Africa’s Solar Surge Led by Commercial Initiatives, Spotlight on South Africa

Unique Growth in Solar Capacity Across Africa Driven by Commercial and Industrial Projects

by Adenike Adeodun

Africa is charting a unique path in the expansion of solar generating capacity, diverging from global trends predominantly led by utility-scale projects. In 2022 and 2023, Africa witnessed substantial growth in solar energy, primarily fueled by Commercial & Industrial (C&I) projects, which accounted for 65% of the new capacity, according to John van Zuylen, founder of the African Solar Industry Association (AFSIA). Speaking at a panel on the potential of renewables in Africa during the Solar Power Africa event, van Zuylen highlighted the distinctive nature of Africa’s solar expansion.

In 2023, Africa added 3.7GWp of solar capacity, with South Africa alone contributing 80% of this increase. This surge is largely attributed to the Small-Scale Embedded Generation (SSEG) sector responding to the national utility’s challenges in providing reliable electricity. Despite South Africa’s significant installation, its solar energy usage as a percentage of the total energy mix does not rank in the top ten African countries, showcasing the diverse application of solar technology across the continent, ranging from water pumps and home systems to off-grid mini-grids and street lighting.

Winnie Ngara, a senior project manager for UL Solutions, addressed community expectations surrounding solar PV projects, noting the high hopes for economic opportunities against a backdrop of limited understanding of potential risks. The varied levels of expertise in managing solar projects and off-grid markets across African countries also present challenges in meeting Paris Agreement goals and fostering community support for solar initiatives.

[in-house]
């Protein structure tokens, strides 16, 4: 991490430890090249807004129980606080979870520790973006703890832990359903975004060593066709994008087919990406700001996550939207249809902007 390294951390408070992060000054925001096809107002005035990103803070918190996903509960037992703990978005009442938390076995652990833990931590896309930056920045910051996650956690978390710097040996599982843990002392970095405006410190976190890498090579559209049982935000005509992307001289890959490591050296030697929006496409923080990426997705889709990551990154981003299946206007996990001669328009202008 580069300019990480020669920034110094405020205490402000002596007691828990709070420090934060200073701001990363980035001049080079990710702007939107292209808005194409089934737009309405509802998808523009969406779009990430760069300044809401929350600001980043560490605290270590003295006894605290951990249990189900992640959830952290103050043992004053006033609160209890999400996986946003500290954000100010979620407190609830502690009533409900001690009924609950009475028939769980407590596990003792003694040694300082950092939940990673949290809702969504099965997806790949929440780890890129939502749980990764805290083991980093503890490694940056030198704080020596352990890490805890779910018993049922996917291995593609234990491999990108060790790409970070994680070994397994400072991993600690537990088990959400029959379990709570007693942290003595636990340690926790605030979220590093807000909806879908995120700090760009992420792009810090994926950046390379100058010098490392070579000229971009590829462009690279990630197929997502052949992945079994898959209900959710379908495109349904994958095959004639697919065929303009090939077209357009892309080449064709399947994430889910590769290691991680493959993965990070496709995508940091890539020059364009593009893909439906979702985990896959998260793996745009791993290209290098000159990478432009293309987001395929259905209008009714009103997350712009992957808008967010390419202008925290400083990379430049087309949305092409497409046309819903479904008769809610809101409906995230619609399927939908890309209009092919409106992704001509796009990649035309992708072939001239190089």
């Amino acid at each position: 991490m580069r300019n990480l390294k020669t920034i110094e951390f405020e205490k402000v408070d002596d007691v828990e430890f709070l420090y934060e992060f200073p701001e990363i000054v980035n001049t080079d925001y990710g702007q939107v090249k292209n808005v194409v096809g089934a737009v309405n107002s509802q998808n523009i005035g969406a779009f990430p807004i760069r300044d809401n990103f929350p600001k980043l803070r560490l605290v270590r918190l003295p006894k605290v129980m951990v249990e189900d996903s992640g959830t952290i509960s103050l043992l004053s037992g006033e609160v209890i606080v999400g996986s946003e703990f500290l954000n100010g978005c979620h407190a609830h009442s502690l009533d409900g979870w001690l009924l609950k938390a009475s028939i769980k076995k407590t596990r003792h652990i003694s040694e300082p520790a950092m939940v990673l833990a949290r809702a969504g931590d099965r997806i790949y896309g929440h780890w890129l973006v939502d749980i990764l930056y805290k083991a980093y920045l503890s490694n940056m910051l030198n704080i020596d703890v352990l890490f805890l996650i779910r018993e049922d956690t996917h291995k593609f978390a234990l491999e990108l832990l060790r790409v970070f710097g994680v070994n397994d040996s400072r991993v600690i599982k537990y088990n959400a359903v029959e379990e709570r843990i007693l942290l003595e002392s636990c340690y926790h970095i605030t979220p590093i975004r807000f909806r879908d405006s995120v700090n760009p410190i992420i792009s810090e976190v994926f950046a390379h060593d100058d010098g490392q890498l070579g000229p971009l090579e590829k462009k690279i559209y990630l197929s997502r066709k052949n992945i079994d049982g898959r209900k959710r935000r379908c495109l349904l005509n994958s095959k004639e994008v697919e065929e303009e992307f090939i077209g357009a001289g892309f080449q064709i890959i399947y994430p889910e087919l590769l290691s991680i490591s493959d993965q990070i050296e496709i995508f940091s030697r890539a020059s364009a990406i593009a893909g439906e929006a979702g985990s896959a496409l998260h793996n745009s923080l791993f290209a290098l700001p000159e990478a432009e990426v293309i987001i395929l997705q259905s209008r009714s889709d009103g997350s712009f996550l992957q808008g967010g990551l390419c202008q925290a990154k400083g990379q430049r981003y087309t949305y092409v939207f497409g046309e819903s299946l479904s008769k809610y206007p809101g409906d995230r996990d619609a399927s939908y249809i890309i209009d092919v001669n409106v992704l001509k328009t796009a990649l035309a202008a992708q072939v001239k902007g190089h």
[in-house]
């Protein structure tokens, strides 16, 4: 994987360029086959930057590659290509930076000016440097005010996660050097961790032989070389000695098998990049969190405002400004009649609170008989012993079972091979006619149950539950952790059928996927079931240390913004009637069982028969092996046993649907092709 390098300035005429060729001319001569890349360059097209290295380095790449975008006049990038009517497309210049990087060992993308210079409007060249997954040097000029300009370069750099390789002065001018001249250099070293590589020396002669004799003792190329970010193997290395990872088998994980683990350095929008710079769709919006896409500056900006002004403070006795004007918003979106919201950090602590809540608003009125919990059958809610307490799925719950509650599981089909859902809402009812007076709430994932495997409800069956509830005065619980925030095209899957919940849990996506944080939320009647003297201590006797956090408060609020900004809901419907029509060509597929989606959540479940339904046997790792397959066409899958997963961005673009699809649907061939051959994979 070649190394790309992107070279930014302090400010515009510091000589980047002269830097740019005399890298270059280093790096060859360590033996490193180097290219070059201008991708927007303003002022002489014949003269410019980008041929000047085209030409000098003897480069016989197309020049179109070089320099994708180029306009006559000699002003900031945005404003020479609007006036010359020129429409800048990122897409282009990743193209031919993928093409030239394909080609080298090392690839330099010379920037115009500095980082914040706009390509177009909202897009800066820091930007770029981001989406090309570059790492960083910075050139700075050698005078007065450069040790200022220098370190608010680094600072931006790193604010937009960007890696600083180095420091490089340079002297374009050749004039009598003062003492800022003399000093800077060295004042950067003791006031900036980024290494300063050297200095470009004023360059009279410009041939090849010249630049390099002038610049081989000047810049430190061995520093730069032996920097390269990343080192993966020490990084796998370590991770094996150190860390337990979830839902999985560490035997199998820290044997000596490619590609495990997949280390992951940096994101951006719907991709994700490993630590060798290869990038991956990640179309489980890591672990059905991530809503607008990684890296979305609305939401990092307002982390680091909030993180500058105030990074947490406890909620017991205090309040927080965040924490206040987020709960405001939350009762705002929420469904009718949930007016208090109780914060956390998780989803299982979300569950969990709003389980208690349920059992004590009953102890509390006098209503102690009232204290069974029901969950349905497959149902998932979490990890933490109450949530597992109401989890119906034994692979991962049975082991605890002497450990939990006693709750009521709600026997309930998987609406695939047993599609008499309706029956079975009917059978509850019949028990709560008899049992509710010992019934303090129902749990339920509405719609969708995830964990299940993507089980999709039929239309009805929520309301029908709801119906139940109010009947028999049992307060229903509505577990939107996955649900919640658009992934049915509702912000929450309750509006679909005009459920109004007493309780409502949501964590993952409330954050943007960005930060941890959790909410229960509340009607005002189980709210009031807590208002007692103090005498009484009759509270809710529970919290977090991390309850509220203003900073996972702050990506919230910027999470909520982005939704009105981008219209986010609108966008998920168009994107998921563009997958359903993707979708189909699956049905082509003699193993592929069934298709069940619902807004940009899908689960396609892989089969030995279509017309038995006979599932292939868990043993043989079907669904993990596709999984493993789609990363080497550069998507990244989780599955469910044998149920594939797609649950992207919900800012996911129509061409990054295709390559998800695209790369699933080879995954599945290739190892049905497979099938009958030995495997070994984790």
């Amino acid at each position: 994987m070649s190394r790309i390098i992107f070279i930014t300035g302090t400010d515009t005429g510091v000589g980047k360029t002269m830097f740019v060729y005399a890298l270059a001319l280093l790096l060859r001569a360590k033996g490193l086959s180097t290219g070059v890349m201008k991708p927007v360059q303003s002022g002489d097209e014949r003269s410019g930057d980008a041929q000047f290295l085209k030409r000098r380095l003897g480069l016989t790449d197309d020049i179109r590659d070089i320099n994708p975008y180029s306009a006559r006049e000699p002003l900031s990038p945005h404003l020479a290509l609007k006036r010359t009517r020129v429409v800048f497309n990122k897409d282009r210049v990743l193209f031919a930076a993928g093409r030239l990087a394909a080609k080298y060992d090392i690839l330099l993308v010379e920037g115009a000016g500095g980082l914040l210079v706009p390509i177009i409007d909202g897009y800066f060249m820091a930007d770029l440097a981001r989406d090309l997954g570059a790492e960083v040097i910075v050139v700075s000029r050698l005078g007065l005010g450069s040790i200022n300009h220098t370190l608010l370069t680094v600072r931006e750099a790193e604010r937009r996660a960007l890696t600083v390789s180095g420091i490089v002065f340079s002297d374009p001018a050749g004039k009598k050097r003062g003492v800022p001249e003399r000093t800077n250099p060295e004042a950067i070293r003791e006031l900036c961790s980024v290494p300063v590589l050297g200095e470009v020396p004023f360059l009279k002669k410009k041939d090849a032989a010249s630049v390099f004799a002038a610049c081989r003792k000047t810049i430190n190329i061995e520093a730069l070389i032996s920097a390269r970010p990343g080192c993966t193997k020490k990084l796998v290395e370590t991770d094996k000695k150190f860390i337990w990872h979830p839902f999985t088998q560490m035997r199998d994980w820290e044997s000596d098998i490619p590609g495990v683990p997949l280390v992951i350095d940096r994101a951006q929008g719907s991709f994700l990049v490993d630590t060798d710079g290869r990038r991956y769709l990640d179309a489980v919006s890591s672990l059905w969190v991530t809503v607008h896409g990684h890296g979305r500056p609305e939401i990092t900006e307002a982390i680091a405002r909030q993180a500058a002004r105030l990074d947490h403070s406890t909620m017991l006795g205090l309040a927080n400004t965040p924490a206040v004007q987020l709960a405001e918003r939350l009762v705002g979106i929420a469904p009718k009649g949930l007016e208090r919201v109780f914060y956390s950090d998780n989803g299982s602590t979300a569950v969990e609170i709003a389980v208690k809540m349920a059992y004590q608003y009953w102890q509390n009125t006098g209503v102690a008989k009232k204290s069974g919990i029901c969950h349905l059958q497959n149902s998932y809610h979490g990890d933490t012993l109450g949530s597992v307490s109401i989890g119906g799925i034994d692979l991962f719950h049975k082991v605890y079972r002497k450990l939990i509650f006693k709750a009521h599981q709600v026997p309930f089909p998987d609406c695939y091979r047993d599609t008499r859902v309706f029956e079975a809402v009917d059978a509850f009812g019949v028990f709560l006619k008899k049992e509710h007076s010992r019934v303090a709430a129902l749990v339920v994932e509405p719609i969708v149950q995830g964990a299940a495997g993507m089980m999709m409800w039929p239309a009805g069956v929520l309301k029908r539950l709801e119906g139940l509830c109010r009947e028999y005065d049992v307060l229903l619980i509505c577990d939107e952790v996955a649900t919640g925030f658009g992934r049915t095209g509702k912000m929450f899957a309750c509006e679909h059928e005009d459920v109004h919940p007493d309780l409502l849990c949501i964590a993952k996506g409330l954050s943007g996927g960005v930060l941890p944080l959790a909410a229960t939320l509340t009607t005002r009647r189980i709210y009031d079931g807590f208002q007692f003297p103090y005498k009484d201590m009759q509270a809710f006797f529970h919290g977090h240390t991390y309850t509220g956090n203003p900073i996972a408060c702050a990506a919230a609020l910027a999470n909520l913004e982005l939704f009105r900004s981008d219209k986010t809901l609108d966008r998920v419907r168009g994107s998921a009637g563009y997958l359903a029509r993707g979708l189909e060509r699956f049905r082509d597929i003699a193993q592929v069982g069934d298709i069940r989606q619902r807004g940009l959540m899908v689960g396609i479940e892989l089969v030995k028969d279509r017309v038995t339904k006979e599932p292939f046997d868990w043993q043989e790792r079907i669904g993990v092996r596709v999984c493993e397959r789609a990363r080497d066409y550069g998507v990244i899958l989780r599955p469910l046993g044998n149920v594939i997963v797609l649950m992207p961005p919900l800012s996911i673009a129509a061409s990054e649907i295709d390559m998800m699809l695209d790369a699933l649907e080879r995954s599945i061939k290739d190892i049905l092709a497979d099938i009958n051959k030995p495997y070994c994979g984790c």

According to a report by ESI Africa, Ian Mills, head of sales and operations in Africa for SegenSolar, emphasized the importance of balancing product affordability with introducing populations to the energy ladder, particularly in regions without an extensive national grid. Innovative financing mechanisms, such as private equity for carbon projects, are being explored to provide affordable clean energy solutions to Africa’s underserved off-grid population.

Michael Lappin, also from SegenSolar, shared insights on the operational challenges and opportunities in supplying solar solutions to 15 African countries beyond South Africa. Training, tailored energy use solutions, and navigating policy and VAT implications are critical components of expanding solar energy access across the continent.

As Africa continues to navigate its solar energy journey, the emphasis on C&I projects, coupled with innovative solutions for off-grid populations and the need for supportive policies, underscores the continent’s unique position in the global shift towards renewable energy.

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